Before air conditioning, Americans endured the discomfort of summer as best they could. Awnings, window screens, shade trees, and high ceilings (to let the hottest air rise above people's heads) all helped. And mechanical fans--powered by kerosene, alcohol, gas, electricity, even flowing water--at least moved the air around.
Cooling the air in a building mechanically is far more difficult than warming it. You have to extract heat; you cannot add cold. The first U.S. patent for a device that could be used to cool air was granted to John Gorrie in 1851 (Patent No. 8,080). It lowered temperatures by compressing air and then permitting it to expand rapidly. Heat was forced from the air and exhausted during compression, but was drawn from the surroundings as the air expanded. Because Gorrie's machine was essentially a heat extractor, it could chill water, food, or the air around it. His innovation went no further than a prototype, however, due to the loss of his financial backer and the lack of public interest in the device.
The first successful mechanical refrigeration equipment was patented soon after the Civil War, but the process was economical only on a grand scale. It was used mainly in brewing, food processing, textile manufacture, and cold storage. The lethal substances ammonia and sulfur dioxide were the primary refrigerants, and the equipment was totally unsuitable for homes. Practical domestic refrigeration machines and "safe" refrigerants such as Freon did not appear until the 1930s.
It is important to understand that air conditioning is not just chilled air, but the result of a careful balance between temperature, humidity, supply and exhaust, air cleanliness, and air movement. Willis Haviland Carrier (1876-1950) was one of the first people to recognize this relationship and devise a mechanical air-conditioning system to regulate simultaneously each of these components. One of the critical elements in the system was the centrifugal compressor, which Carrier began manufacturing in 1922. In 1924, Carrier sold his original compressor to the Onondaga Pottery Company of Syracuse, NY, for the air conditioning of its lithography plant. The machine remained there until about 1957, when the Carrier company repurchased the compressor for donation to the Smithsonian. By that time, the company had sold more than 7,500 of the large machines worldwide.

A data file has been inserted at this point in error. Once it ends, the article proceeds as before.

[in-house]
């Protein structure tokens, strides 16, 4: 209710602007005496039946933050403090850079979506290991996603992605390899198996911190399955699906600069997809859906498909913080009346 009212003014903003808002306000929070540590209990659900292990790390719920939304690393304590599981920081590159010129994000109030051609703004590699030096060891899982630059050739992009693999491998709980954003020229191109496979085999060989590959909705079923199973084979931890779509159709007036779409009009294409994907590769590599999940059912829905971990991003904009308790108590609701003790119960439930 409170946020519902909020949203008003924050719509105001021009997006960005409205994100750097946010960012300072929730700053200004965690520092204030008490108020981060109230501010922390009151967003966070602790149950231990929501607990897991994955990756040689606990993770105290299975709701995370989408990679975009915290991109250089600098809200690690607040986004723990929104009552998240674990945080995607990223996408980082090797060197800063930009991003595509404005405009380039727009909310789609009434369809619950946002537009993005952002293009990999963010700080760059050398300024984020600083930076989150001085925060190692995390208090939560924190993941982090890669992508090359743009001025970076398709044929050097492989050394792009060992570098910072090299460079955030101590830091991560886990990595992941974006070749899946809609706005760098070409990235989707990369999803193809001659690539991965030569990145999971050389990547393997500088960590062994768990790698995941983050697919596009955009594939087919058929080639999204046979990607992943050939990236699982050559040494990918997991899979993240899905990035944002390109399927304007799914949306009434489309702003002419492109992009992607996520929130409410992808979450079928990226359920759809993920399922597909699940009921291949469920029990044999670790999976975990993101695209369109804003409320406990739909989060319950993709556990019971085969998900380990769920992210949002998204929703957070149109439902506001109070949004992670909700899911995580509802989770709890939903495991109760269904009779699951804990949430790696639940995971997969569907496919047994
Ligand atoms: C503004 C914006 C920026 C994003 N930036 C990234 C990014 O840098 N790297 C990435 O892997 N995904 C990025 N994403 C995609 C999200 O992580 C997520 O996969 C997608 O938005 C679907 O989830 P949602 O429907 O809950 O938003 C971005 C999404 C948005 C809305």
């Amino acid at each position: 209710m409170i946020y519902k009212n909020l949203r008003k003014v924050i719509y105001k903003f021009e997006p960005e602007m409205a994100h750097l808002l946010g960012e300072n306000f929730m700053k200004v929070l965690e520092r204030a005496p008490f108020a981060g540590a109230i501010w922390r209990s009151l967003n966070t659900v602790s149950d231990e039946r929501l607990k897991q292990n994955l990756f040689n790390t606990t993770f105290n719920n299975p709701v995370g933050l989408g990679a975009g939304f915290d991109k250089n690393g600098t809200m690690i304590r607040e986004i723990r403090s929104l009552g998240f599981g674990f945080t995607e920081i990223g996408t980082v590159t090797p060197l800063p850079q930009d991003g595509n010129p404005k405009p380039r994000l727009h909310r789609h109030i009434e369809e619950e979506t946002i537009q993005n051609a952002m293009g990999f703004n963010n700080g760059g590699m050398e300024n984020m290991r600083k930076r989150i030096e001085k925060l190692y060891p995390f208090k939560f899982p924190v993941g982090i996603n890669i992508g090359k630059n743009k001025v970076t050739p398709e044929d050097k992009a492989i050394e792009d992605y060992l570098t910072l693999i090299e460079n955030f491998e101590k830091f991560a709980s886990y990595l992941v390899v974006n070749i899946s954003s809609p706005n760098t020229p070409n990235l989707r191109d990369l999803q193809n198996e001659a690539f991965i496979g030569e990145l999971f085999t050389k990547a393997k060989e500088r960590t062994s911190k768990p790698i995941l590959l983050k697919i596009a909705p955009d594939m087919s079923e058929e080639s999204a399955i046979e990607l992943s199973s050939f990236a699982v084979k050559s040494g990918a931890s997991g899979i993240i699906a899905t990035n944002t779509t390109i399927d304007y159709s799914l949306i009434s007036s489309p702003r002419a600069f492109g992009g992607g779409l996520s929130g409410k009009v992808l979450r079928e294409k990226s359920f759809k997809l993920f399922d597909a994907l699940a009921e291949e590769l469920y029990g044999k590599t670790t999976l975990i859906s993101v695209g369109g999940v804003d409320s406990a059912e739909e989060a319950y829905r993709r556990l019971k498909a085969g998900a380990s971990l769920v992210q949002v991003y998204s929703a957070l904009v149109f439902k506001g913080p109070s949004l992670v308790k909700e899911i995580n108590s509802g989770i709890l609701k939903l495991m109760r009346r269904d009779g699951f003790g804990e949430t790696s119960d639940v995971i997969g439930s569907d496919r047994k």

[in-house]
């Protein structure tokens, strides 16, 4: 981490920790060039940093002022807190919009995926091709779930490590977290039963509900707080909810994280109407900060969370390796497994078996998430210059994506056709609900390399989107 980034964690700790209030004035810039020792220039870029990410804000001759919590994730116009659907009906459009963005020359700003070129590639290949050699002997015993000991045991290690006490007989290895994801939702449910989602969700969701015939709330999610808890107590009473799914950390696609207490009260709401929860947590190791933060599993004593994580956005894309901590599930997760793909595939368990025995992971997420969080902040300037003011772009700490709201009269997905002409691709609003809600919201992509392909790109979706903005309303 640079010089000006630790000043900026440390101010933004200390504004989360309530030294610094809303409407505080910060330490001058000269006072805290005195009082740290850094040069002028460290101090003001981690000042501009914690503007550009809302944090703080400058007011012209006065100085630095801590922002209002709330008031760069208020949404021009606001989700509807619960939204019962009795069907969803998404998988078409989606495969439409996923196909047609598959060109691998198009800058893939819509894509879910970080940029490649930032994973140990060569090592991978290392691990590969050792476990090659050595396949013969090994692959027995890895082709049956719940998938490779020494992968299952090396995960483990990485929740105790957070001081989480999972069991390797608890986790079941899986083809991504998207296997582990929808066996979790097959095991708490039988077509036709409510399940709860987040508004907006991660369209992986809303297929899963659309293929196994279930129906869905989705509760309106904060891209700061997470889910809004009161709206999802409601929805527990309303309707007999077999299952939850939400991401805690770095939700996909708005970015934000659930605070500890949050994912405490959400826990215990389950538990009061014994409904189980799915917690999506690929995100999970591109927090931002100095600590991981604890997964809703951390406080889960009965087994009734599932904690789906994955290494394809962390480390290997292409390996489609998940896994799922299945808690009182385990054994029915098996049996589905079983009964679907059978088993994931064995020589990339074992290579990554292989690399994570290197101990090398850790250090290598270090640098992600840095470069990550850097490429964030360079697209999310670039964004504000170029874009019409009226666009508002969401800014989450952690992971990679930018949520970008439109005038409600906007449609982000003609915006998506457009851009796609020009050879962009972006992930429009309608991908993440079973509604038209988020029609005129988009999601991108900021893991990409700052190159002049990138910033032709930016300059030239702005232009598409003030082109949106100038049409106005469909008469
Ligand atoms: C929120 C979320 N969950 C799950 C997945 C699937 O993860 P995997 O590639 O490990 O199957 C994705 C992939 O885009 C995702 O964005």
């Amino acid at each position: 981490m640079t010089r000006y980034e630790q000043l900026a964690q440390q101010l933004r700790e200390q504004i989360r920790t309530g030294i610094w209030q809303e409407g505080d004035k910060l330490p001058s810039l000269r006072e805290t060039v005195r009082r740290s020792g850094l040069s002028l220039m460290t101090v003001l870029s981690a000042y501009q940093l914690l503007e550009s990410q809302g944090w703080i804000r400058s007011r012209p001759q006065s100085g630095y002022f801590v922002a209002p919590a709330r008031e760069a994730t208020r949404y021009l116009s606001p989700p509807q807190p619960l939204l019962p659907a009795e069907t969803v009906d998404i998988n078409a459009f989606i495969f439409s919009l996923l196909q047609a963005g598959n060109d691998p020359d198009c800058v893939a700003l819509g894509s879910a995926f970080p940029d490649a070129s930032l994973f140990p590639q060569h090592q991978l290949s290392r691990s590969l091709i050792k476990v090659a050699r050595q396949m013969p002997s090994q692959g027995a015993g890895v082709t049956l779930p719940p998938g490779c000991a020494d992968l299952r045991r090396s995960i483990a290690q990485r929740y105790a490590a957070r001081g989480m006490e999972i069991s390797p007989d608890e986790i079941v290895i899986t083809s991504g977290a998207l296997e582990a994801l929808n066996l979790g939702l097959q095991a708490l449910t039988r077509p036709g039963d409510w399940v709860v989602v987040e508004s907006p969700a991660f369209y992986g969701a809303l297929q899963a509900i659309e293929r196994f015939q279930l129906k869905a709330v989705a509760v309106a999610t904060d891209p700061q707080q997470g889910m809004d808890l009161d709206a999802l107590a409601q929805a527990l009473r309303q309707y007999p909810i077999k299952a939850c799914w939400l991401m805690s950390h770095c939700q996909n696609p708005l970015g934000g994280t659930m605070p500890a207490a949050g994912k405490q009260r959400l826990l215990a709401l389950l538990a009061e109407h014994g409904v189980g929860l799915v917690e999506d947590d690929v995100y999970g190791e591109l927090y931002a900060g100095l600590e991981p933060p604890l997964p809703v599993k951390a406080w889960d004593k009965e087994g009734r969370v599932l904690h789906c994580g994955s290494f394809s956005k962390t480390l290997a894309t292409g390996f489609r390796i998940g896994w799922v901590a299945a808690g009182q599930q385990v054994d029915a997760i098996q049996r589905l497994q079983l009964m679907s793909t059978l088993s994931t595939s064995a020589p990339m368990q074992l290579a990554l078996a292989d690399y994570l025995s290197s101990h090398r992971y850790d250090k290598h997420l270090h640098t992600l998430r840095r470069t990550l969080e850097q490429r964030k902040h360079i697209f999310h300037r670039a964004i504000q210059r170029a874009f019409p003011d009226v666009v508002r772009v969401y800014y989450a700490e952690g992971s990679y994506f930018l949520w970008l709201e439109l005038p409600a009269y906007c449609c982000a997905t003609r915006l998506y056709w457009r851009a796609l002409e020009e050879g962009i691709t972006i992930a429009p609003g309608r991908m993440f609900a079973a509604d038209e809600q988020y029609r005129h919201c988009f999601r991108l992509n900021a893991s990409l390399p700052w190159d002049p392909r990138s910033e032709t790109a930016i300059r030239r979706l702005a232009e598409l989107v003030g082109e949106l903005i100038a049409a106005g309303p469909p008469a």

Willis Haviland Carrier
Willis Haviland Carrier (1876-1950) was born and reared on a family farm outside the town of Angola in western New York. The mechanical aptitude he demonstrated on the farm led him to pursue a bachelor's degree in mechanical engineering at Cornell University, where he graduated in 1901. Carrier began his professional career with the Buffalo Forge Company, which manufactured blowers, exhausters, and heaters. He immediately began collecting data needed to improve the design of heating and ventilating systems, and his systematic approach led company officials to place him in charge of its newly created department of experimental engineering.
Carrier gained wide recognition in 1902, when he headed up Buffalo Forge's contract with the Sackett-Wilhelms Lithographing and Publishing Company to control humidity in its Brooklyn, NY, plant. The plant had suffered chronic problems because the frequent fluctuations in atmospheric conditions caused its paper stock to expand or contract as the humidity varied, thereby making the proper registration of colors in the printing process nearly impossible. The air-conditioning system Carrier devised successfully maintained the relative humidity at 55 percent throughout the year, with temperatures held constant at 70 degrees Fahrenheit in the winter and 80 degrees Fahrenheit in the summer. Carrier's system increased the humidity in the winter by introducing low-pressure steam from the plant's boiler, and dehumidified the air in summer by passing the air over coils that were cooled with water refrigerated by an ammonia-compression machine.